Conquer the Clutter

Stacks of paper on desktop http://themavinsgroup.comOkay, so the piles of stuff on my desk—there are seven of them—are taunting me. They’re lovely, neat stacks, evenly spaced. Not technically clutter, I say. More like research materials and memorabilia. But they’re still piles of stuff, most of which I almost certainly don’t need. I’m thinking that if I can’t even remember what’s in the piles, I probably don’t need them. And, I say to myself, my home office would look so much better with fewer piles. (Let’s be realistic here. How many people actually have no piles on their desks?)

Then I’m thinking it’s cold out. Who wants to traipse around outside trying to ignore the piles on her desk when it’s cold out? This would be the perfect time to sort through the piles. So that’s what I do. I make a keep pile, a toss pile, and a file pile. And a Flat Stanley pile (more on that later). The toss pile, obviously, goes either to be recycled, to the garbage, or (if it’s sensitive material) to the shredder. Easy. The file pile gets put in the filing cabinet. Also easy.

The keep pile is more of a challenge. Of course I want the videocassette of a program I directed when I worked at a not-for-profit organization 15 years ago, even though videocassettes have one-and-a-half metaphorical feet in the technology garbage dump. And of course I want my high school yearbook, even though I need a ladder to replace it properly on the shelf where it should be. And maybe I should hang onto the printout of 40 fantastic uses for baking soda. Hey, you never know.

Divide and Dispose

And so it goes. Or went. But it wasn’t bad. The task that had been taunting me for months actually took less than an hour to accomplish. The doing is far easier than the agonizing over the doing. And I’m down to one pile. The desktop is much neater looking. I feel like I’ve actually achieved something. I vow vigilance to keep the clutter from creeping back in.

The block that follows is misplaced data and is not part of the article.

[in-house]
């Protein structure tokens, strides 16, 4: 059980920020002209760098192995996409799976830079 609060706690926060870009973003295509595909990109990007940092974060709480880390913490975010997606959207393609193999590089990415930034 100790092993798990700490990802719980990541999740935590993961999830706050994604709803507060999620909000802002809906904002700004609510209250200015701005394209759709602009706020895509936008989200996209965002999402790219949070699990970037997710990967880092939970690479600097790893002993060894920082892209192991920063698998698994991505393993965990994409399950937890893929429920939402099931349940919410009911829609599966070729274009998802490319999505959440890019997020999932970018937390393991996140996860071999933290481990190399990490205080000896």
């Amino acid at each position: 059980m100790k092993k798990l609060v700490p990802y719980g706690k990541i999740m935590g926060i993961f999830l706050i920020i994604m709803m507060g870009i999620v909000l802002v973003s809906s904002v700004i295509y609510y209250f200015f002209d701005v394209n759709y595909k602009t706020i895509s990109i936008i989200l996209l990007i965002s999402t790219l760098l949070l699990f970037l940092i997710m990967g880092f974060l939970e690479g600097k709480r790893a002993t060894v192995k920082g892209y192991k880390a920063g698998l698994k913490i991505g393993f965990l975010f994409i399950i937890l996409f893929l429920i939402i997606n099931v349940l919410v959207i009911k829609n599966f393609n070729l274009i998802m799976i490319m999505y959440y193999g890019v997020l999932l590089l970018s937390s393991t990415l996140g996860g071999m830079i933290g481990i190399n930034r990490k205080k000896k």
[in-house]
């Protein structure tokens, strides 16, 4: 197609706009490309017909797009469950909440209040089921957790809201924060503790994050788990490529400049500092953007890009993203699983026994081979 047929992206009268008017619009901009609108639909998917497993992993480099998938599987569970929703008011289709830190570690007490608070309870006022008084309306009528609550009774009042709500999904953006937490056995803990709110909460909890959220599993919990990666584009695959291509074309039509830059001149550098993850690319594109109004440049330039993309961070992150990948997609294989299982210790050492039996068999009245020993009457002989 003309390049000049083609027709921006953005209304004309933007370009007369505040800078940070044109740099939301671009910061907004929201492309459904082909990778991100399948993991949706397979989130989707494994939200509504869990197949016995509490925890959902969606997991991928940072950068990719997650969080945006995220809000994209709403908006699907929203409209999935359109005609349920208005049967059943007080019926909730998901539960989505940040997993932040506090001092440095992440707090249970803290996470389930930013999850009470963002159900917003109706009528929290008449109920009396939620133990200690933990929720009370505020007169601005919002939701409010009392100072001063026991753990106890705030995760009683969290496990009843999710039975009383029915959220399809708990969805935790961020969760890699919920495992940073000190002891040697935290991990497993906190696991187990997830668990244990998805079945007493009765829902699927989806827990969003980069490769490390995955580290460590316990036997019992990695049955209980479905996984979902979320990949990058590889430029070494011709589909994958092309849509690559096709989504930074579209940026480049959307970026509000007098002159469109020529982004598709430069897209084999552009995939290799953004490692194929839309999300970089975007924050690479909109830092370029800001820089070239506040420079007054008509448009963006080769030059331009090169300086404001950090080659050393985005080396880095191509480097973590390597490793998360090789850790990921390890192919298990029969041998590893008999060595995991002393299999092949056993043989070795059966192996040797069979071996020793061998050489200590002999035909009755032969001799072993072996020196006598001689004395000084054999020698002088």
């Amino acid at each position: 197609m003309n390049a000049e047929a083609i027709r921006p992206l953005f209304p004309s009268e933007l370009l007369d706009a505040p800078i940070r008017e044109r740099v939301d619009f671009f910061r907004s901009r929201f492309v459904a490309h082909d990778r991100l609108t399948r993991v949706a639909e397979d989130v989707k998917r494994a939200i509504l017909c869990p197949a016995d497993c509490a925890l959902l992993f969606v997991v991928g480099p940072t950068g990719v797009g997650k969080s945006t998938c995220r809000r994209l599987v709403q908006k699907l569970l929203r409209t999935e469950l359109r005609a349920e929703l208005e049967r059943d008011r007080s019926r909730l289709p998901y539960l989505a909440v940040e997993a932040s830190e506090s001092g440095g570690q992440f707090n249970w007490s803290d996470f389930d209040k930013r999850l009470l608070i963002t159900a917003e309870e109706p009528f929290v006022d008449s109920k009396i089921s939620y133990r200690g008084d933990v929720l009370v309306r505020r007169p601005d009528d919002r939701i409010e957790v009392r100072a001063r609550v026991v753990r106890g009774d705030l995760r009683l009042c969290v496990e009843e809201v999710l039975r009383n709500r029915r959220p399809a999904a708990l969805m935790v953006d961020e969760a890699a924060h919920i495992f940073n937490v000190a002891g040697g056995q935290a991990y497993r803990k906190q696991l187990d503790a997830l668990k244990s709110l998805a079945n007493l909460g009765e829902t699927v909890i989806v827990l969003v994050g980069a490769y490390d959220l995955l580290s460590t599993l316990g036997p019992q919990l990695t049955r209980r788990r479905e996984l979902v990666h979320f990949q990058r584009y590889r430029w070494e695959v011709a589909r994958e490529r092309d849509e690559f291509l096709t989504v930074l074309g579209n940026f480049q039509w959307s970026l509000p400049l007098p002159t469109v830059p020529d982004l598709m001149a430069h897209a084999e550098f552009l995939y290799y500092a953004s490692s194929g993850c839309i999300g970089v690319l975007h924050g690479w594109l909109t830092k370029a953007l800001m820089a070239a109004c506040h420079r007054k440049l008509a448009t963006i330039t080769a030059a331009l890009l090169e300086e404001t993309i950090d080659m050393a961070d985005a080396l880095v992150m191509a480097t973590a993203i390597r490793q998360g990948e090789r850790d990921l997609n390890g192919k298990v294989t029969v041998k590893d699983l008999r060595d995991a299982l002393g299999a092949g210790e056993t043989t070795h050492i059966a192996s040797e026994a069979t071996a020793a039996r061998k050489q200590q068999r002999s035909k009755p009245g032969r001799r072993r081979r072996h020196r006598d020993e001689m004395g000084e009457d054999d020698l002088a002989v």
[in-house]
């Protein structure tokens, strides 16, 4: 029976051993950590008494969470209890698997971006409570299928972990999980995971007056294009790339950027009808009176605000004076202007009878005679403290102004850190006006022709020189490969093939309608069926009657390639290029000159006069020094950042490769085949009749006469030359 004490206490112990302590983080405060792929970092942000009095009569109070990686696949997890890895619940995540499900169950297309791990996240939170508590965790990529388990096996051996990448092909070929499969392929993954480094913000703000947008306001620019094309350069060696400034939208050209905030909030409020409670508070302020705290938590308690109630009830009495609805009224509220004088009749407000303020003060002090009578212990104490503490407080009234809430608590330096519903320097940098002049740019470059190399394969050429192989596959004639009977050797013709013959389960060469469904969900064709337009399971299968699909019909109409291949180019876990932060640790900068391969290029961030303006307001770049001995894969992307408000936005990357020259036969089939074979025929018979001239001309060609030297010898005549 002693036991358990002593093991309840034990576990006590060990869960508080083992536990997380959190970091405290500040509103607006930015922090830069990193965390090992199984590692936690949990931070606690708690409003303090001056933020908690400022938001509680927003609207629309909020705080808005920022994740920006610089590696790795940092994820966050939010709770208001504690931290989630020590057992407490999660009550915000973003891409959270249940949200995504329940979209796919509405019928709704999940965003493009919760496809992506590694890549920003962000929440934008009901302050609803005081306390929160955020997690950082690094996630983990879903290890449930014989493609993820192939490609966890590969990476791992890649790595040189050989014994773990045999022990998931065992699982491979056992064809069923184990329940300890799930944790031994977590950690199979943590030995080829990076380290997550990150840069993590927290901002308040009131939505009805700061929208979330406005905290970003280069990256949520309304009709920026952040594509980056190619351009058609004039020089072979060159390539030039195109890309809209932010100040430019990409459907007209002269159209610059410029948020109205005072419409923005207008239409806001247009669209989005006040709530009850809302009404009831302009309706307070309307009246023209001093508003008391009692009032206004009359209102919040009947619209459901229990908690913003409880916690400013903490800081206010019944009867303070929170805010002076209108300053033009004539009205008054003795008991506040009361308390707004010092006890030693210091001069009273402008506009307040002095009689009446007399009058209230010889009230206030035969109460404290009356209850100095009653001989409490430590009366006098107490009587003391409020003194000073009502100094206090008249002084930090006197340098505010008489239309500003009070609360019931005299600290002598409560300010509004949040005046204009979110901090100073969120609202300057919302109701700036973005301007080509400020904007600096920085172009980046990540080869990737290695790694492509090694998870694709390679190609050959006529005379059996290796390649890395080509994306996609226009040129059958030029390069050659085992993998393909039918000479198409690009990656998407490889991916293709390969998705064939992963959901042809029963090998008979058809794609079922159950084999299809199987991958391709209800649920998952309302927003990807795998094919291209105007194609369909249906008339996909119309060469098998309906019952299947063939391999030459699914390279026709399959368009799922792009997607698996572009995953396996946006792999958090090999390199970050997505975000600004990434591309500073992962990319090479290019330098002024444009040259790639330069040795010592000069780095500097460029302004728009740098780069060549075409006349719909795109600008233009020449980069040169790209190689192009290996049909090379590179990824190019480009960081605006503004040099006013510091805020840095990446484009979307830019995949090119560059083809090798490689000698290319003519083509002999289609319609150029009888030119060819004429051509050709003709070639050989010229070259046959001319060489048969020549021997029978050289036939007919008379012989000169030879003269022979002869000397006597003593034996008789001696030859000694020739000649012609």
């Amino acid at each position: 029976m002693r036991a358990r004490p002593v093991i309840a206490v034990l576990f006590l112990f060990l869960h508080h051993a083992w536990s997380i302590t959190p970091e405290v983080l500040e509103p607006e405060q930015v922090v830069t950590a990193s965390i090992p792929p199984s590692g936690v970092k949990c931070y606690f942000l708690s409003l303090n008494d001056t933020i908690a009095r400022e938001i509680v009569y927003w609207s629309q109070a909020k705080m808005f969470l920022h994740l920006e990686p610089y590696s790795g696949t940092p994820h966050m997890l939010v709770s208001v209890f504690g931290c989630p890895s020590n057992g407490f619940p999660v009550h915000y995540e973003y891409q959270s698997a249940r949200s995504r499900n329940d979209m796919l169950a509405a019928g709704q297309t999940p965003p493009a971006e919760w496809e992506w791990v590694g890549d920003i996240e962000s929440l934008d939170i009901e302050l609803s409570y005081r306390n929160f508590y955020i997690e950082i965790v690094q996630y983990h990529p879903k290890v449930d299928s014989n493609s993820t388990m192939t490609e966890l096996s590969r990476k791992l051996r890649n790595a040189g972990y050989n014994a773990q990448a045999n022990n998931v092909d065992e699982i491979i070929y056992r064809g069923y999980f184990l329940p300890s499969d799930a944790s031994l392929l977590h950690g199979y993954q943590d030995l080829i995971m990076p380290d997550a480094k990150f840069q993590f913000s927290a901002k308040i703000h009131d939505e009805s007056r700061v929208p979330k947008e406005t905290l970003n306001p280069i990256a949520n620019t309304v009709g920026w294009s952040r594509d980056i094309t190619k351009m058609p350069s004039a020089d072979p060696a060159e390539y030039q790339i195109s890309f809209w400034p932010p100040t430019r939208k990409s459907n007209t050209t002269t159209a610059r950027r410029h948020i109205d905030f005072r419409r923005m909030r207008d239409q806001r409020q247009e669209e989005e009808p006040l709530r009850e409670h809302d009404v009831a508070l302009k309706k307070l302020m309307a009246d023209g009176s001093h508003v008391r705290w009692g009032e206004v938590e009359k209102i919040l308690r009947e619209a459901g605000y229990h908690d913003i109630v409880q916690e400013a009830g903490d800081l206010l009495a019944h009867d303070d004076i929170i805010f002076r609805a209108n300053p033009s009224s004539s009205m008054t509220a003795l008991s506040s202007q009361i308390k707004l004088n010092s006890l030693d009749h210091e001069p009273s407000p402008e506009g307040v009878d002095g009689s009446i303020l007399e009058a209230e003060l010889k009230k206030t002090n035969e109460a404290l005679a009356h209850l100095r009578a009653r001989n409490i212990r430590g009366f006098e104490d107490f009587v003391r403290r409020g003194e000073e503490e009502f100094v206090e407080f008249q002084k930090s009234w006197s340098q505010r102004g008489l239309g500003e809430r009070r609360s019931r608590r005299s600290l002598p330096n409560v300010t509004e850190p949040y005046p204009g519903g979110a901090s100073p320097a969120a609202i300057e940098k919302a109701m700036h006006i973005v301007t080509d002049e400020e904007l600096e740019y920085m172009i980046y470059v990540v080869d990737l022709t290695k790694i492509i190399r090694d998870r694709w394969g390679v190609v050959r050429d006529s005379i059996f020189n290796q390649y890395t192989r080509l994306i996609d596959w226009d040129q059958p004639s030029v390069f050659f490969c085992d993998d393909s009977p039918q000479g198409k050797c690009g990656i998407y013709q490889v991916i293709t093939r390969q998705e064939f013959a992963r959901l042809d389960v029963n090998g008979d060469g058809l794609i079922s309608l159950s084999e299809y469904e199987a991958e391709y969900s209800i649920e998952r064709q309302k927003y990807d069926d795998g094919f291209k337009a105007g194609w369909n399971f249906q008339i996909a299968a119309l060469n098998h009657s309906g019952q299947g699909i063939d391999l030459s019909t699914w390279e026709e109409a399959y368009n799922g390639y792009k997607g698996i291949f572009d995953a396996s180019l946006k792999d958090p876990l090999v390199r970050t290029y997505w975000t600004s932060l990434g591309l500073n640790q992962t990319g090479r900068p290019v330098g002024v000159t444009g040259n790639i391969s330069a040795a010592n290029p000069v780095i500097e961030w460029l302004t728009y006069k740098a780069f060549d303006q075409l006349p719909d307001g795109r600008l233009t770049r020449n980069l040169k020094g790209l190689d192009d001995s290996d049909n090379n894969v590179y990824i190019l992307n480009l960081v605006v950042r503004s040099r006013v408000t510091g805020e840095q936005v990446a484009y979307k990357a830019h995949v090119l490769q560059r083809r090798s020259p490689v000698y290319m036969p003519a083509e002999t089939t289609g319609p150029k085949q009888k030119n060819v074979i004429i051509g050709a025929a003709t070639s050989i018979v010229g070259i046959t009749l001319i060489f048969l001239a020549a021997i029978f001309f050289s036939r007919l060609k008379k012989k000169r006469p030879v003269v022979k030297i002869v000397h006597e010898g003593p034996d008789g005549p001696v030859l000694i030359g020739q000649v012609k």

Flat StanleyThe only remaining question is what to do about Flat Stanley. He’s part of a project my grandson’s first-grade class is doing. Flat Stanley is a character in a children’s book. Despite being flat, he goes on adventures. So every child in the class made a Flat Stanley and asked a loved one to take him on adventures and collect souvenirs from those adventures: ticket stubs, Playbills, photos, etc. At the end of the term, we’re to organize and mail everything back to the teacher. In the course of writing this, I realize I should put all of Flat Stanley’s souvenirs in a box rather than just randomly accumulating them on my desk. Or better still, get a photo album and glue and label everything as I go.

Wow. I’ve just had a clutter epiphany. It’s so obvious but so few of us act on it. Instead of accumulating piles which grow to seem insurmountable—in the kitchen, in the office, in the laundry room or wherever—address each item in a timely and systematic way. You’ll be able to find everything you need, with much less agita. And you won’t have to wait until it’s too cold to do anything else to do a purge.

How about you? How do you tackle your desktop clutter? And how about Flat Stanley’s memorabilia? Let us know in Comments!